Erlang endorses the “Let it fail” (or “Fail Fast”) philosophy. The quick explanation would be that there is no need to write your programs in a defensive way. The idea is also that if your program expects particular crash to happen, then maybe it is not a crash.

Here I would also like to quote Joe Armstrong, who is the main inventor of Erlang language. I’ve found this quote on the Fail Fast page:

The FailFast philosophy is central to the ErlangLanguage - the Erlang motto is “just fail” and “let some other process do the error recovery” - this has been used in very reliable production systems with millions of lines of code – JoeArmstrong

Elixir also shares a philosophy that errors ought to be fatal and exceptions are intended for things that normally should never happen. Usually, in Elixir applications, exceptions are thrown but rarely caught.

That does not mean, that you should ignore them completely. As soon as Elixir application usually consists of multiple processes, you may let them (processes) crash. Also, you should design your application in the way, that even if a process fails you application still keeps running. Of course crashed processes can have unfinished work, but you can design your application in a way to minimize these cases.

Now, after a short introduction, let’s take a look what do we have here.

### raise/rescue

At first, we can raise an exception using raise/1 function:

iex> raise "Something went wrong"
** (RuntimeError) Something went wrong


or, if we want to provide the type of exceptions we can do it using raise/2 function:

iex> raise RuntimeError, message: "Something went wrong"
** (RuntimeError) Something went wrong


Once an error has been raised and you want to handle it, then you can use try/rescue construct. In the rescue block you can either use the error itself or just expose it as you want.

iex> try do
...>   raise "Something went wrong"
...> rescue
...>   e in RuntimeError -> e
...> end
%RuntimeError{message: "Something went wrong"}

iex> try do
...>   raise "Something went wrong"
...> rescue
...>   RuntimeError -> "Error!!!"
...> end
"Error!!!"


### after

There is also after block available for us. It will be executed as a final step regardless of raised exception or not.

iex> try do
...>   raise "Something went wrong"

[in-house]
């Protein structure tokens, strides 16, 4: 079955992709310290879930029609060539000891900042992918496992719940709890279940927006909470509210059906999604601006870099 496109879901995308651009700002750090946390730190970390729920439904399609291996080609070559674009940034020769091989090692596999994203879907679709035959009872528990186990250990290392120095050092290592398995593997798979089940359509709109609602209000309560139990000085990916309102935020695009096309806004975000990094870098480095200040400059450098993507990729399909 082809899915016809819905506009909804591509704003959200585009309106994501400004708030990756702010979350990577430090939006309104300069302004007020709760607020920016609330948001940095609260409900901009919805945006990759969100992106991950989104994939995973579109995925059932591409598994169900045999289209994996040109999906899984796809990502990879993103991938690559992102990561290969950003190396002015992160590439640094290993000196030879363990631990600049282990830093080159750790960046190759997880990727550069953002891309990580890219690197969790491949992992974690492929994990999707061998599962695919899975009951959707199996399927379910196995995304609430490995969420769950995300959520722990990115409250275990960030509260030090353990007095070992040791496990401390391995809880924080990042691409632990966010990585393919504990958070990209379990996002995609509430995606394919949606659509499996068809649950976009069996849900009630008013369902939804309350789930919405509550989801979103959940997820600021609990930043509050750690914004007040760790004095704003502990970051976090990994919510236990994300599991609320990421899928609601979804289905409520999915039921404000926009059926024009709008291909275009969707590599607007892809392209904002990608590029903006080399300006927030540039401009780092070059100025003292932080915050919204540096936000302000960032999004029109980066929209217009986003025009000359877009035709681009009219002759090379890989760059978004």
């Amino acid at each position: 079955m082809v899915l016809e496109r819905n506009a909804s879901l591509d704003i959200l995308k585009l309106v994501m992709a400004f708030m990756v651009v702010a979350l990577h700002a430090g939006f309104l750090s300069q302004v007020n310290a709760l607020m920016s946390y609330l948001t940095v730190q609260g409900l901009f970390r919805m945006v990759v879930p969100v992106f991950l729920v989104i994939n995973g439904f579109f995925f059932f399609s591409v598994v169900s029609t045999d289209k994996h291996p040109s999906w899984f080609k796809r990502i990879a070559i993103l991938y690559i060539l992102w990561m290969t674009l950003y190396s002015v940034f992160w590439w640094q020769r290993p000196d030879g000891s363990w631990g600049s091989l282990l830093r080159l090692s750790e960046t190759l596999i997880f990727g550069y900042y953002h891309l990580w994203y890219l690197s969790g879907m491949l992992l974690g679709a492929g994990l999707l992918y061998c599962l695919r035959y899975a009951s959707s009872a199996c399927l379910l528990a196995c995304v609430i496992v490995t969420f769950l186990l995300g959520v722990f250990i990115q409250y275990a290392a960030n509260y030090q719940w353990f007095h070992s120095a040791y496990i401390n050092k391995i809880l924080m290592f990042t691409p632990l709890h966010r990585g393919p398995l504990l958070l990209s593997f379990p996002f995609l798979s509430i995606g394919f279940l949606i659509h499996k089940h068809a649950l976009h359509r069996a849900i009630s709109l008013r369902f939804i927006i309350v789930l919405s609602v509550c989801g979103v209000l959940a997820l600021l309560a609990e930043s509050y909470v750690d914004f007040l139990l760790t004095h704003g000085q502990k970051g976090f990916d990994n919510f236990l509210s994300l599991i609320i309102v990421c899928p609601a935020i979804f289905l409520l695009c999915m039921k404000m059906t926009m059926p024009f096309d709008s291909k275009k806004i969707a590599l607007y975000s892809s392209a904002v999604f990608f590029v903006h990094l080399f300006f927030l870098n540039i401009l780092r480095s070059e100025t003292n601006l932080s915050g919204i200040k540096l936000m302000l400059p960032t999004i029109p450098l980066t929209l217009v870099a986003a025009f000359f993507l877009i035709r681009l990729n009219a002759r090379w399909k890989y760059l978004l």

...> rescue
...>   e in RuntimeError -> e
...> after
...>   IO.puts("Cleaning up...")
...> end
Cleaning up...
%RuntimeError{message: "Something went wrong"}


You can use after for clean up operations, closing open files or any other termination tasks.

### throw/catch

In Elixir there is a way to throw a value and then catch it later. Unlike raise you cannot rescue a value thrown earlier. So it has to be catch.

iex> try do
...>   throw {:some, :value}
...> catch
...>   :throw, value -> "Here is your value: #{inspect value}"
...> end
"Here is your value: {:some, :value}"


Similar to rescue it is possible to use after block here.

iex> try do
...>   throw {:some, :value}
...> catch
...>   :throw, value -> "Here is your value: #{inspect value}"
...> after
...>   IO.puts("Cleaning up...")
...> end
Cleaning up...
"Here is your value: {:some, :value}"


Similar to throw some processes can exit/1 or have an :erlang.error/1. They both can be caught similar to throw.

### Defining custom exceptions

The same way as we define Structs we can define our own exceptions by using defmodule + defexception. It is also possible to define custom functions as we did with Structures.

iex> defmodule MySpecialError do
...>   defexception message: "Something special went wrong"
...>
...>   def full_message(error) do
...>     "General failure: #{error.message}"
...>   end
...> end
{:module, MySpecialError,
<<70, 79, 82, 49, 0, 0, 15, 180, 66, 69, 65, 77, 65, 116, 85, 56, 0, 0, 1, 130,
0, 0, 0, 35, 21, 69, 108, 105, 120, 105, 114, 46, 77, 121, 83, 112, 101, 99,
105, 97, 108, 69, 114, 114, 111, 114, 8, ...>>, {:full_message, 1}}


And then use it to raise from some place

iex> try do
...>   raise MySpecialError
...> rescue
...>   e in MySpecialError -> IO.puts(MySpecialError.full_message(e))
...> end
General failure: Something special went wrong
:ok


## Summary

That finishes the introduction to Exceptions in Elixir. Now we know how to raise and handle several types of exceptions and how to define our own.

UPD: There is a very nice discussion on Hacker News about “Fail Fast” in Erlang/Elixir.